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Slugdge: Salting the Rules of Parody Metal


A band that writes songs exclusively about murderous, hyper-violent slugs from space should not be successful, but the Lancaster, UK-based band Slugdge has become one of the critical darlings of the underground metal world. Their first three albums Born of Slime (2013), Gastronomicon (2014), and Dim & Slime Ridden Kingdoms (2015) have been hits with both fans and critics, and were reissued this March in physical form as The Cosmic Cornucopia via Willowtip Records. The band also released a new single this year titled “Slave Goo World” and is hard at work on a new full-length.

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Parody is not new to metal, a genre generally considered by outsiders to be overly serious and grim. Bands like GWAR, Dethklok, and Cannabis Corpse have all served as metal’s veritable Weird Al equivalents. These artists make their piss-taking intentions overt. Slugdge, however, offer a more ambiguous and refined form of parody that gives agency to the listener to interpret their music as serious or humorous without tipping their hand either way.

The mighty GWAR may not have been the first parody metal band, but they were the first to crack the mainstream. Shock-rock antics — like decapitating dolls in the likeness of American presidents, threatening Jesus with crucifixion (again), and spraying concert goers with all manner of fake bodily fluids — put the two-time Grammy nominated band on the frontlines of the battle against music censorship. Sure, they’ve got some serious tracks, especially on recent albums, like the political “Bring Back the Bomb” and the thrashing “Madness at the Core of Time,” but GWAR’s songs titles and lyrics are blatantly humorous. Even the music itself in songs like “Slaughterama” and “Fuckin’ an Animal” sounds comical. Combined with their misanthropic PR techniques and plastic war suits complete with working phalluses, only a delusional fool could miss the overt humor of GWAR. Their parody is on the nose. GWAR is a great band that have the balls to never back down from a controversy (looking at you Kathy Griffin). Both metal fans and critics recognize the necessity of artists like GWAR to not only point out the ridiculous hyper-violent elements of metal, but the destructive tendencies inherent within human society itself. Subtlety, however, was never meant to be GWAR’s game.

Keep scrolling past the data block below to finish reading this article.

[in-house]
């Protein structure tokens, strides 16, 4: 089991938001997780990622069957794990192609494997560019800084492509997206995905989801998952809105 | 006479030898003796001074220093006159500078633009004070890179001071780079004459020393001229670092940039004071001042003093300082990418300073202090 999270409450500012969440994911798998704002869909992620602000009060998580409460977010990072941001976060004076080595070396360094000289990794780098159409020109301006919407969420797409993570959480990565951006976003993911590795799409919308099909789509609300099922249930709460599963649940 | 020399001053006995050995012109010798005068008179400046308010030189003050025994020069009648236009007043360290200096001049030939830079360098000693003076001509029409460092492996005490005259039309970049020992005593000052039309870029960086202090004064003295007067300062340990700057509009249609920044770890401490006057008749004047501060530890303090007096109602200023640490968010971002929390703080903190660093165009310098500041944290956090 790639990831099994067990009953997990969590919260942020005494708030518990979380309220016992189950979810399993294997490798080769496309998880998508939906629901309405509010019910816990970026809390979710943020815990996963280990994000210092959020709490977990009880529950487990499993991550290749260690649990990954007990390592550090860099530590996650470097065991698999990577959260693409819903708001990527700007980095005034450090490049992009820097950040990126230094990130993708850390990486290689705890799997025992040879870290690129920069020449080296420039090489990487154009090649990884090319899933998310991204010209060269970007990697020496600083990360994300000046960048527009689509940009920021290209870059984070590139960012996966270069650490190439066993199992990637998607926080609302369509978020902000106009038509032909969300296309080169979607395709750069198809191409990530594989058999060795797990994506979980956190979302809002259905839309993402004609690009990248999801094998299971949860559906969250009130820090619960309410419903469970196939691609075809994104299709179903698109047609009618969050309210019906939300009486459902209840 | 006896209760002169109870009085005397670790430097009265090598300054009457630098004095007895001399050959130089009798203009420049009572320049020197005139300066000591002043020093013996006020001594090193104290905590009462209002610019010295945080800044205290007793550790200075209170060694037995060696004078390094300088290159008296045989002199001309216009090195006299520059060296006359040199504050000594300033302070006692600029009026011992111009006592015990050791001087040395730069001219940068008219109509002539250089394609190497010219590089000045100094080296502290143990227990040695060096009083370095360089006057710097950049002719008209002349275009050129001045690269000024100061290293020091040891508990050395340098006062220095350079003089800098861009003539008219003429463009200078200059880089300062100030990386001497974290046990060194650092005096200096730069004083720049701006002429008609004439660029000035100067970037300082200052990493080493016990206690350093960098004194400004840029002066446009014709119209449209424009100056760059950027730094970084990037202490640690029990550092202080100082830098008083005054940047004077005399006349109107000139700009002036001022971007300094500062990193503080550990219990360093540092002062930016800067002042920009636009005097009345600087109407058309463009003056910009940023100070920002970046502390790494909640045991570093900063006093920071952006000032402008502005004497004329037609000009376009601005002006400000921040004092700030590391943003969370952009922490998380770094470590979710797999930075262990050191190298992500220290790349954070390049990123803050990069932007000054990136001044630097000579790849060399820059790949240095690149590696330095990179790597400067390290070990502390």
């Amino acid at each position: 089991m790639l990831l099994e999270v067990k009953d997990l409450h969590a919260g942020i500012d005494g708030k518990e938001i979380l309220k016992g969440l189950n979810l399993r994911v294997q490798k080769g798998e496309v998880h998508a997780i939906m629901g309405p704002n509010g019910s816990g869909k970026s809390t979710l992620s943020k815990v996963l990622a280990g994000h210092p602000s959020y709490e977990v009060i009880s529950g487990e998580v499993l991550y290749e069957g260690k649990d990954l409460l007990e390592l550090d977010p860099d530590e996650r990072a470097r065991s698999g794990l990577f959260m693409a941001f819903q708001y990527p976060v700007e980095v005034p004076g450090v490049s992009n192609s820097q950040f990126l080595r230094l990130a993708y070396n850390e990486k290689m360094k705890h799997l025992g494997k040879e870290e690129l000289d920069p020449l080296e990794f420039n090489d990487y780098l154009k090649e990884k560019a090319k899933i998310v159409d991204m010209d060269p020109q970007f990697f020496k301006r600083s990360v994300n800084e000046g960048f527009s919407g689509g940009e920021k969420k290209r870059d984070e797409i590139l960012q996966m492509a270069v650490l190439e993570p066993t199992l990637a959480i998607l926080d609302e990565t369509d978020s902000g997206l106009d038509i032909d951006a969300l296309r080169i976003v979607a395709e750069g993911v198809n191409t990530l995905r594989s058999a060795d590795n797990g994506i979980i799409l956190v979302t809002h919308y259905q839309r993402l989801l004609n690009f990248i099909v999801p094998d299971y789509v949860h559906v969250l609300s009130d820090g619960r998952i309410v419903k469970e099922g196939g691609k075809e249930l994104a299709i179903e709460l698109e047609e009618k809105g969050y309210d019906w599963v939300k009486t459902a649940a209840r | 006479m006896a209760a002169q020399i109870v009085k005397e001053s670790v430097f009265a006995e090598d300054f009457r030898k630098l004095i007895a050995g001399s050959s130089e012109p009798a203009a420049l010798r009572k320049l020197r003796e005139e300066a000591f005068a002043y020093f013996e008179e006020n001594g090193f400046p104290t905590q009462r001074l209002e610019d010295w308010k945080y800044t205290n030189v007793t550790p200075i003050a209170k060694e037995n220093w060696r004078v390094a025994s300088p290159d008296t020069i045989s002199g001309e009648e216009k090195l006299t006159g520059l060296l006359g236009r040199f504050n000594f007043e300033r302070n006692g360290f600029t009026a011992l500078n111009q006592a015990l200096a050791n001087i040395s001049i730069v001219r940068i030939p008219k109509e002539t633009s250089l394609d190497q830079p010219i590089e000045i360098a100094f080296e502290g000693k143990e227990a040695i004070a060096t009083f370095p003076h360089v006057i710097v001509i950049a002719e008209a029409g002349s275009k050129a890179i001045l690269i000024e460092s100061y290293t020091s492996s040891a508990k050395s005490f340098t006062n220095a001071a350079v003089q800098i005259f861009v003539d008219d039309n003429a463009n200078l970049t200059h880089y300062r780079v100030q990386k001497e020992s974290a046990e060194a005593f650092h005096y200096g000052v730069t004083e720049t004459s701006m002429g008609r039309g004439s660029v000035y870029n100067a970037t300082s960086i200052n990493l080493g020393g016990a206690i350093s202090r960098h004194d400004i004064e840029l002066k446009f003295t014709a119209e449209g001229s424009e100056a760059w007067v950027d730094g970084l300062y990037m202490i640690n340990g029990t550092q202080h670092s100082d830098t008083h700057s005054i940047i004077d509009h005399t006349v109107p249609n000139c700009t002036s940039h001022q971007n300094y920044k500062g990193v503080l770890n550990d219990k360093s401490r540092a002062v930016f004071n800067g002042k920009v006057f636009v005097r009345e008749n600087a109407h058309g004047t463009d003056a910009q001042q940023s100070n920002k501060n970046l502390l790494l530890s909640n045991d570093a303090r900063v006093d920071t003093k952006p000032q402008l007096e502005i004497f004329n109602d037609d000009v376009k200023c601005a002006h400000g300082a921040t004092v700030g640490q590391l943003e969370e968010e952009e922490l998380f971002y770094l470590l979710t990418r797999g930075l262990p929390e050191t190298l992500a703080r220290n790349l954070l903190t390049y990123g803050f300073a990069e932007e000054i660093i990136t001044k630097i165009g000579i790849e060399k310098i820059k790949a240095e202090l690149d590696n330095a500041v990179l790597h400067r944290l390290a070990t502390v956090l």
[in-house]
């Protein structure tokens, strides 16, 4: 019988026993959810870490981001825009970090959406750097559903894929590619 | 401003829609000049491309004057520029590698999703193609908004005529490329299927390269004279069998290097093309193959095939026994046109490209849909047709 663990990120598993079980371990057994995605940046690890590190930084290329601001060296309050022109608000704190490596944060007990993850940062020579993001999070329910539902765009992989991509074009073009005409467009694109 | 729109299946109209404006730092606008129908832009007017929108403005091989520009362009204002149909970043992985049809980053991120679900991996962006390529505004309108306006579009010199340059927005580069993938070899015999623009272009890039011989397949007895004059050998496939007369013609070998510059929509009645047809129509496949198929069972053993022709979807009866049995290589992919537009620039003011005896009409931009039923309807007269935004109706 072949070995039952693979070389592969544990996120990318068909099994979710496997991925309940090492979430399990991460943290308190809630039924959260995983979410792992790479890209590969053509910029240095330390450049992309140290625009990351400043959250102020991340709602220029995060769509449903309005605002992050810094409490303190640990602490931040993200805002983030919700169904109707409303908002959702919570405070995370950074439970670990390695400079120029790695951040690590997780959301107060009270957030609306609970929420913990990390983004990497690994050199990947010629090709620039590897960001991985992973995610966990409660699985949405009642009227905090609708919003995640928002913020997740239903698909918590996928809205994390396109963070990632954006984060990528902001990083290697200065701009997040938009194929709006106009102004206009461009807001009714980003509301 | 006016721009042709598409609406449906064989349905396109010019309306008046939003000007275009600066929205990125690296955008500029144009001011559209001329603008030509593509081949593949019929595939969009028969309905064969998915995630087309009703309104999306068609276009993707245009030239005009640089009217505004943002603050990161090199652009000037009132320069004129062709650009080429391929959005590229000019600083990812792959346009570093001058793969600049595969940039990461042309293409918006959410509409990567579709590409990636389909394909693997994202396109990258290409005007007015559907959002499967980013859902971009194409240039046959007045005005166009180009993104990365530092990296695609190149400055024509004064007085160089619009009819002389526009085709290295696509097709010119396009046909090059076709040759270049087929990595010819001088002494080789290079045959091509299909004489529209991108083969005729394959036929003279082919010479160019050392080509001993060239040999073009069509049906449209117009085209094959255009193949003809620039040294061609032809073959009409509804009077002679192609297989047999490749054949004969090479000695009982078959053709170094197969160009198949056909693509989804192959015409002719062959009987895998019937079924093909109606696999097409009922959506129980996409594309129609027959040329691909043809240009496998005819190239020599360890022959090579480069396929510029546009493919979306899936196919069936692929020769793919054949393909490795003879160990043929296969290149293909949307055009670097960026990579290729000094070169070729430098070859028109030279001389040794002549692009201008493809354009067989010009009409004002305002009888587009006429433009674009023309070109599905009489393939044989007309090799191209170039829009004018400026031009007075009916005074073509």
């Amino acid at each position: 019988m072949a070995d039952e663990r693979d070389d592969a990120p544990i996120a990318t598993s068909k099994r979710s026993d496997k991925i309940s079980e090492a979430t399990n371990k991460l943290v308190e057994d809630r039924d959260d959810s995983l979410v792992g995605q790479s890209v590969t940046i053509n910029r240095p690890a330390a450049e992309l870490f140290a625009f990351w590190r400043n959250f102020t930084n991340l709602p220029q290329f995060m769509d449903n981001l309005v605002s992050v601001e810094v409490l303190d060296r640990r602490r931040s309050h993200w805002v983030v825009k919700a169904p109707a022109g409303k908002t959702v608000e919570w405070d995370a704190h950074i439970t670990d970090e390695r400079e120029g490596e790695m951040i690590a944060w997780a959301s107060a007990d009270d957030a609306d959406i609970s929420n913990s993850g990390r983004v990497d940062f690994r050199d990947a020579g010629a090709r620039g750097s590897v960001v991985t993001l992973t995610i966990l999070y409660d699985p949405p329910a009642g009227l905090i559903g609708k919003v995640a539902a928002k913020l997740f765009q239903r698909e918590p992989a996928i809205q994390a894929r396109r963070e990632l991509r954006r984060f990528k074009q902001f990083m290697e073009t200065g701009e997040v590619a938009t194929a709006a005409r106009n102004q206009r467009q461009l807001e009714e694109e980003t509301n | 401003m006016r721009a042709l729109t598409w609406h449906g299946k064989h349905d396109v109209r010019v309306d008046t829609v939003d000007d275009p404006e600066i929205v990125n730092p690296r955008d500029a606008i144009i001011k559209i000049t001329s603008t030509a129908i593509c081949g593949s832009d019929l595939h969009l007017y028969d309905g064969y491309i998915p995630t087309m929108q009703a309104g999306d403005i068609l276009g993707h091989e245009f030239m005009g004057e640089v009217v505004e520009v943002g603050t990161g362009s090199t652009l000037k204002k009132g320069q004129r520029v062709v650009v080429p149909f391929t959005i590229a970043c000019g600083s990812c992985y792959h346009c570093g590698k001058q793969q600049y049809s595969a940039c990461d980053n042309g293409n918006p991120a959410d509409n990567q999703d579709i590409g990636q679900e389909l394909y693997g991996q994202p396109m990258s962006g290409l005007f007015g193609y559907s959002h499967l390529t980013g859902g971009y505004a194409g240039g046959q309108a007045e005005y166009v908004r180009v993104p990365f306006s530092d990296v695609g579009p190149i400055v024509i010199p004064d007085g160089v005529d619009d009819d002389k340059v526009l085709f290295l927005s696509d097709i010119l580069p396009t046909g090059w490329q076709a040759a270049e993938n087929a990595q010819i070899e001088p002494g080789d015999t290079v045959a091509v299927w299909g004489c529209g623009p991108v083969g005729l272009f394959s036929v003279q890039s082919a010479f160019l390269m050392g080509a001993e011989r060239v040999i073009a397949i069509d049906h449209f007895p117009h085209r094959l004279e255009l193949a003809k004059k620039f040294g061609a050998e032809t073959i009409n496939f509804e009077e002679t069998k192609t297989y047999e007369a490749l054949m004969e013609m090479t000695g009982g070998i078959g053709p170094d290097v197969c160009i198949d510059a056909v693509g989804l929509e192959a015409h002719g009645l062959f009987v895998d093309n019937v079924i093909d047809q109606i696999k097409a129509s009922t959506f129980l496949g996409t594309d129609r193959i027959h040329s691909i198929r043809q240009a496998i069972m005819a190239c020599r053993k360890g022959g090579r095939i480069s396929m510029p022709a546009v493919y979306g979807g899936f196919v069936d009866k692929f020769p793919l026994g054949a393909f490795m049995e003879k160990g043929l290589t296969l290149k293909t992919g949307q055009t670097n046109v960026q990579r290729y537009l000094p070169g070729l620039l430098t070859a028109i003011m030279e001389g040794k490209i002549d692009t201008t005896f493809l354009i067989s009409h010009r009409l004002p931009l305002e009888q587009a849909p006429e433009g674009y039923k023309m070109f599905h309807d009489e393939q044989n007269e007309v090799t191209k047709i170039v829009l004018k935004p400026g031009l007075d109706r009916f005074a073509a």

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Like GWAR, Dethklok is another metal group that is firmly rooted in the parody camp. The group’s music gained mainstream notoriety through the popular Cartoon Network show Metalocalypse. The band’s first three albums each became the highest charting death metal albums in the history of the Billboard 200 (at the time of their respective releases). There is no mistaking the comedic elements of the band if you read the song lyrics. “The Lost Vikings,” for example, is about a band of roving vikings who ride out to a battle that they can’t seem to find. In a Monty Python and the Holy Grail-type scenario, the vikings ignore the advice of a witch — who points them in the right direction with her map — and remain lost for the duration of the tune. Though their song titles and lyrics are every bit as absurd as GWAR’s, the music itself is especially catchy and heavy. With the exception of 2013’s The Doomstar Requiem, which functions as a soundtrack to a Metalocalypse special instead of a true Dethklok album, the band forgoes the musical hokeyness GWAR has embraced throughout their career. Though the real-life members of Dethklok perform in regular metal-dude garb instead of costumes, they are accompanied by a backing screen of the Metalocalypse cartoon characters throughout their live shows. Dethklok are still clearly intended to exist mainly as a form of metal-loving parody music.

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Explore any form of parody extensively and you’re bound to find some band of merry stoners bringing marijuana humor to the masses. Cannabis Corpse have made it their mission to reduce even the grimmest death metal dude to fits of THC-induced giggles. Stoner humor is hit or miss for many, but Cannabis Corpse bring an appropriate level of gruesomeness to parody metal for a band whose name is a play on Cannibal Corpse, the metal kings of gore. Cannabis Corpse’s music imitates the scratchy, highly-distorted guitar tones and bludgeoning drums of their namesake. Their lyrics paint explicit images of murder and body horror, but all at the hands of weed instead of mankind.